Why Do So Many ICO Fail? Experts’ View
“90 percent of ICOs will fail”
That is true. After all, if it was easy to find a viable idea, get financing, attract customers and set this idea working everyone would do so.
As long as we speak on the matter of cryptocurrencies and this way of fund raising is open to public, let us consider the primary reasons for the most of ICOs did not get off the ground (in case they raised necessary amount at all).
Lack of market study and client collaboration
Richard Nehrboss, CEO at decentralized database Shardix believes, most of ICO teams are focused on the technology itself rather than the benefits it may bring to the world.
“Over the last year, we have seen numerous ICOs introduce promising new technologies. However, many of these companies have lacked a coherent community interface. This stems from a pervasive mindset in the blockchain community which has been primarily focused on the technology side of development – “build it and they will come”.
Lack of experience
A slight glance at many ICO teams may easily make you feel older. Of course, all of them are undoubtedly brainy guys. You can hardly find anyone better to take the lead of that technological revolution than those who grew up with technologies woven into daily life. The only thing they are short of is experience.
Ian Kane, co-founder to Ternio:
“In my opinion, there are a few reasons ICOs fail, but it all boils down to lack of experience. These companies lack experience in a few categories:
1) The industry they are targeting – banking, shipping, real estate, etc.
2) Why blockchain is even needed for their use case.
3) How to effectively manage a business – hiring, finances, PR.
4) Post ICO communication – updates to their core community are critical.
When building any business, it’s important to have an unfair advantage. You must communicate why your solution is better than everything else already out there and why no one else has a more appealing offer. Making something that is just incrementally better will not help your business succeed.”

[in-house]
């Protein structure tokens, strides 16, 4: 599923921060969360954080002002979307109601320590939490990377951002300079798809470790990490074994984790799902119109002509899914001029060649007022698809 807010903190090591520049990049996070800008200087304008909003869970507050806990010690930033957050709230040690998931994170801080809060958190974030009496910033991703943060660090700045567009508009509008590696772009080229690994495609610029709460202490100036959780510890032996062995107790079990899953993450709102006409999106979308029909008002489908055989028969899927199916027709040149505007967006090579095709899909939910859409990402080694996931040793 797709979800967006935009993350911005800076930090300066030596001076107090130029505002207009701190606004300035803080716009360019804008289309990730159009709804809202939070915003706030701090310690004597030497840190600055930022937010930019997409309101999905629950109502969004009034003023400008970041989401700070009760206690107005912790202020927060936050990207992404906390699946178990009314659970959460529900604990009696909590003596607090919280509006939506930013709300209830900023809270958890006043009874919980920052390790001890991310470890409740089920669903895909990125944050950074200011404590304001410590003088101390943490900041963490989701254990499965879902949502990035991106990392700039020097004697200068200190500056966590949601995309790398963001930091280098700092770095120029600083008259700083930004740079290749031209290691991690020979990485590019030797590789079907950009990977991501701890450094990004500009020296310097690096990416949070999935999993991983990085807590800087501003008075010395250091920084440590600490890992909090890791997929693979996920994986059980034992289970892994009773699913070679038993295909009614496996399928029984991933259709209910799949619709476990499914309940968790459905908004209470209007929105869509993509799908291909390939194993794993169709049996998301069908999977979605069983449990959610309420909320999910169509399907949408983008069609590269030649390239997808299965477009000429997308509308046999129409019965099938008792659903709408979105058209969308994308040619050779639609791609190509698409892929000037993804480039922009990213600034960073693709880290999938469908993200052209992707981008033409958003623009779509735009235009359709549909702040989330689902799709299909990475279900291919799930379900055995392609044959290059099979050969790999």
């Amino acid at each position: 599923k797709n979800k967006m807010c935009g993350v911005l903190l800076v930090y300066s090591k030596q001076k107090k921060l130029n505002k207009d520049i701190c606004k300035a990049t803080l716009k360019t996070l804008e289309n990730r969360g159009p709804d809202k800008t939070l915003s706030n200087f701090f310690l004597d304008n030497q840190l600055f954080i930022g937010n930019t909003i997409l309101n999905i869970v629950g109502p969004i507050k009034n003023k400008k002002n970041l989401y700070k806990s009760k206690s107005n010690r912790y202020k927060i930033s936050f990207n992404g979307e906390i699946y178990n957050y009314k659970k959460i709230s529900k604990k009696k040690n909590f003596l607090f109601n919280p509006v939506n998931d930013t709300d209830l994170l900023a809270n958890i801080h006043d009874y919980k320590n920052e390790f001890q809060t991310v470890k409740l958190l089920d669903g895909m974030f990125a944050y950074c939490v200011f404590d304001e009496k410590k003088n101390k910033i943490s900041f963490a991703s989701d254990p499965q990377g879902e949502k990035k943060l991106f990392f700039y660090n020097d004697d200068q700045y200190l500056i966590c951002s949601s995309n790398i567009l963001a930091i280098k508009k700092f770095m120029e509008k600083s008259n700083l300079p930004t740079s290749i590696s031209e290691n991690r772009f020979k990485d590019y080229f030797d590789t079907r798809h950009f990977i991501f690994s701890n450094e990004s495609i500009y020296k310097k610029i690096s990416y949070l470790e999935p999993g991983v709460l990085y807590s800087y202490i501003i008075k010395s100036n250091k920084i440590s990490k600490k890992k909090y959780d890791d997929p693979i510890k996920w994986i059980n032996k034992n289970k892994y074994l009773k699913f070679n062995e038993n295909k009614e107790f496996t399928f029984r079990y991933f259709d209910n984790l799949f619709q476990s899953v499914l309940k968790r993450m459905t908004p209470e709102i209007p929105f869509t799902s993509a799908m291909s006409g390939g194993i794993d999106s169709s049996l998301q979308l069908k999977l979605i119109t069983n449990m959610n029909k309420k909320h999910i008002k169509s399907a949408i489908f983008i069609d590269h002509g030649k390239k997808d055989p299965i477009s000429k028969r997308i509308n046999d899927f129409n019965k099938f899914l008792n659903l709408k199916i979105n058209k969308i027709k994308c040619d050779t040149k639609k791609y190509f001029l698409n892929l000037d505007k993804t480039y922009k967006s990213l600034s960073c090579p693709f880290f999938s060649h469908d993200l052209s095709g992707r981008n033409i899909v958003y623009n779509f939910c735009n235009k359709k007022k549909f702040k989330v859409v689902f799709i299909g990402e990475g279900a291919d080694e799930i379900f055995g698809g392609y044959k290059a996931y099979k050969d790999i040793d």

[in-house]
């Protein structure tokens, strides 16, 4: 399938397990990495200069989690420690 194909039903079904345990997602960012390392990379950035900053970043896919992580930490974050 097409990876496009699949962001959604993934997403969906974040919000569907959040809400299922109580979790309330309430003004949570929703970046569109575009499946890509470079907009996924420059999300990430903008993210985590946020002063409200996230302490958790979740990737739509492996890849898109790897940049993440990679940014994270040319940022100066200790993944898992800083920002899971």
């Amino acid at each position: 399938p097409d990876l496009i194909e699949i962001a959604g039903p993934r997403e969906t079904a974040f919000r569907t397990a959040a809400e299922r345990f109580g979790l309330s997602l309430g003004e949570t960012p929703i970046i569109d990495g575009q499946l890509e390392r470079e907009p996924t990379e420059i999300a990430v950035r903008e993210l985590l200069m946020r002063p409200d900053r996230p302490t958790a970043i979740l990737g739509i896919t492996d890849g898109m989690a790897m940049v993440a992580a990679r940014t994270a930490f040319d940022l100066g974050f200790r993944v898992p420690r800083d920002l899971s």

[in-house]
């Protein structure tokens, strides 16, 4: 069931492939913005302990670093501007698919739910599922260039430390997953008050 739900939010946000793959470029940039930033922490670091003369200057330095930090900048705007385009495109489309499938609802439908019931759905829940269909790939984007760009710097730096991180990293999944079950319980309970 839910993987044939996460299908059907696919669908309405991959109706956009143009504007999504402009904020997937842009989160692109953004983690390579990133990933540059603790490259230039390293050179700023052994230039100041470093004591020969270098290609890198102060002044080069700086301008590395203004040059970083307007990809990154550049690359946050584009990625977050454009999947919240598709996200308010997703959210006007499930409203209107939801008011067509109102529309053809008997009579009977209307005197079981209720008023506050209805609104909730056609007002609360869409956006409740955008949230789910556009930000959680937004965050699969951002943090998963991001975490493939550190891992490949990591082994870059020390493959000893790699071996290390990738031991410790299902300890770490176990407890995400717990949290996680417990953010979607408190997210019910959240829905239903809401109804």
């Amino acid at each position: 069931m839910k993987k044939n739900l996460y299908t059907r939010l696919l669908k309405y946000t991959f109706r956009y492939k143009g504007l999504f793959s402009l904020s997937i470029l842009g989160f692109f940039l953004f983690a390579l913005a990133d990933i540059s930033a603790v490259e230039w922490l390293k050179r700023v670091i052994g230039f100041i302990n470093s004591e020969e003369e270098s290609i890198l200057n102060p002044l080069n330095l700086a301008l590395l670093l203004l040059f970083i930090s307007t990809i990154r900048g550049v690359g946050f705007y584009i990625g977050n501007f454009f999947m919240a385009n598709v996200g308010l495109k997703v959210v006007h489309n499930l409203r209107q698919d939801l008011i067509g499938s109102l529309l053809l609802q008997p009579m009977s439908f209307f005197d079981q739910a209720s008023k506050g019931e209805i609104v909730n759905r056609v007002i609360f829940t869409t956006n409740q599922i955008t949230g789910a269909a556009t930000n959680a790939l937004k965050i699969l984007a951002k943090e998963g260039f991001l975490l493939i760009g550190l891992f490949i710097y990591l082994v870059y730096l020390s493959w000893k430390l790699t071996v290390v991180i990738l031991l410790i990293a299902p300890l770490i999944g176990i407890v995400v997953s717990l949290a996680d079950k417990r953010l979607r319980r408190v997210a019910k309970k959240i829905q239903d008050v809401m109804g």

Joe DiPasquale, CEO and co-founder of BitBull Capital has got a standing in the issues of investing into ICO. As he put it, along with lack of experience and long-term perspectives the financing mechanism itself peels apart many ICO from the very beginning.
Too many ICO get started without any viable product or, as it often turns out, without any clear concept. Easily created websites and simply launched ERC20 tokens gave birth to many ICOs while many just had no idea what their product must finally look like.
Pavel Bains, CEO and co-founder of Bluzelle:
“One of the most important [reasons ICOs fail] is that there’s a lower barrier to entry for raising money through an ICO than other funding options, such as venture capital. As a result, more untested ideas that haven’t gone through the rigorous process of assessment by experienced investment professionals get through to [the] ICO stage than with other avenues. Therefore, projects that would have been rejected by VC or Angels are still able to start the ICO process, even if they then flounder as ICO investors scrutinize the detail”.
ICO fall victims of their own success
CEO of 360 Blockchain USA Jeff Koyen notes that ICO teams just fall for hype and this just doesn’t do any good for them.
Although the majority of traditional startups fail, this is specifically characteristic of ICO as they are just not ready to bring their products to the market. So Koyen continues:
“It’s wonderful to raise money without sacrificing equity. Most ICO-funded founders still control their companies. They have advisors, not directors; they have token-holders, not cap tables. But without traditional accountability, founders and team members can lack discipline. In short, the money was too easy.”